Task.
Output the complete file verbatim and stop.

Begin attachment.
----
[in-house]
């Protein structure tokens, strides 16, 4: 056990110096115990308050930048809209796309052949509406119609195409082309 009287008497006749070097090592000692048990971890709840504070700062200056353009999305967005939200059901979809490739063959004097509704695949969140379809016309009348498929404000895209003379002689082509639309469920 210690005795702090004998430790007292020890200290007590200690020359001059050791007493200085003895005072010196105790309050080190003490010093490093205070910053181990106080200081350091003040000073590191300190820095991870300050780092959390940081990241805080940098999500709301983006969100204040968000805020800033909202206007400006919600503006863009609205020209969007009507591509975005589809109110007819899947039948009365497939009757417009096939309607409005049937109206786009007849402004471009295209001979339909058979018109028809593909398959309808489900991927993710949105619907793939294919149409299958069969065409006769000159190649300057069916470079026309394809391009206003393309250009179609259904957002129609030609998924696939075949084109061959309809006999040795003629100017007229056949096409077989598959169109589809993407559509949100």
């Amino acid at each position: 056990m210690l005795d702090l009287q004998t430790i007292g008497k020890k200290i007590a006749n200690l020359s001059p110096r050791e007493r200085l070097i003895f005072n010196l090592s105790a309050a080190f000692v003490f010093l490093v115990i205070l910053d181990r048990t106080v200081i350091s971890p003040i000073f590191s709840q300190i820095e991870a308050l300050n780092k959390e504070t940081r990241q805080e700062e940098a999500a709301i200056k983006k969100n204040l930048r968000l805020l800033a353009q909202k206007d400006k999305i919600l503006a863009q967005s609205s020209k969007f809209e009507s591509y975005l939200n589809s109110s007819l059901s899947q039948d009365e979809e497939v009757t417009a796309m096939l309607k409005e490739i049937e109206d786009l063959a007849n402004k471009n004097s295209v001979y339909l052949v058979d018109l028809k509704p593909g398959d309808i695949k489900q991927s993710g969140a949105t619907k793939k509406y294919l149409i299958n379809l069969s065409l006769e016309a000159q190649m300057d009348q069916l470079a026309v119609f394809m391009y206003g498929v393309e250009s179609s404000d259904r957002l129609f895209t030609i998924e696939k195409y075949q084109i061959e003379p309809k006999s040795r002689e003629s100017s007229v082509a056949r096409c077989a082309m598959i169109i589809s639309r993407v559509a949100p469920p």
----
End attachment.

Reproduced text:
[in-house]
């Protein structure tokens, strides 16, 4: 056990110096115990308050930048809209796309052949509406119609195409082309 009287008497006749070097090592000692048990971890709840504070700062200056353009999305967005939200059901979809490739063959004097509704695949969140379809016309009348498929404000895209003379002689082509639309469920 210690005795702090004998430790007292020890200290007590200690020359001059050791007493200085003895005072010196105790309050080190003490010093490093205070910053181990106080200081350091003040000073590191300190820095991870300050780092959390940081990241805080940098999500709301983006969100204040968000805020800033909202206007400006919600503006863009609205020209969007009507591509975005589809109110007819899947039948009365497939009757417009096939309607409005049937109206786009007849402004471009295209001979339909058979018109028809593909398959309808489900991927993710949105619907793939294919149409299958069969065409006769000159190649300057069916470079026309394809391009206003393309250009179609259904957002129609030609998924696939075949084109061959309809006999040795003629100017007229056949096409077989598959169109589809993407559509949100």
């Amino acid at each position: 056990m210690l005795d702090l009287q004998t430790i007292g008497k020890k200290i007590a006749n200690l020359s001059p110096r050791e007493r200085l070097i003895f005072n010196l090592s105790a309050a080190f000692v003490f010093l490093v115990i205070l910053d181990r048990t106080v200081i350091s971890p003040i000073f590191s709840q300190i820095e991870a308050l300050n780092k959390e504070t940081r990241q805080e700062e940098a999500a709301i200056k983006k969100n204040l930048r968000l805020l800033a353009q909202k206007d400006k999305i919600l503006a863009q967005s609205s020209k969007f809209e009507s591509y975005l939200n589809s109110s007819l059901s899947q039948d009365e979809e497939v009757t417009a796309m096939l309607k409005e490739i049937e109206d786009l063959a007849n402004k471009n004097s295209v001979y339909l052949v058979d018109l028809k509704p593909g398959d309808i695949k489900q991927s993710g969140a949105t619907k793939k509406y294919l149409i299958n379809l069969s065409l006769e016309a000159q190649m300057d009348q069916l470079a026309v119609f394809m391009y206003g498929v393309e250009s179609s404000d259904r957002l129609f895209t030609i998924e696939k195409y075949q084109i061959e003379p309809k006999s040795r002689e003629s100017s007229v082509a056949r096409c077989a082309m598959i169109i589809s639309r993407v559509a949100p469920p």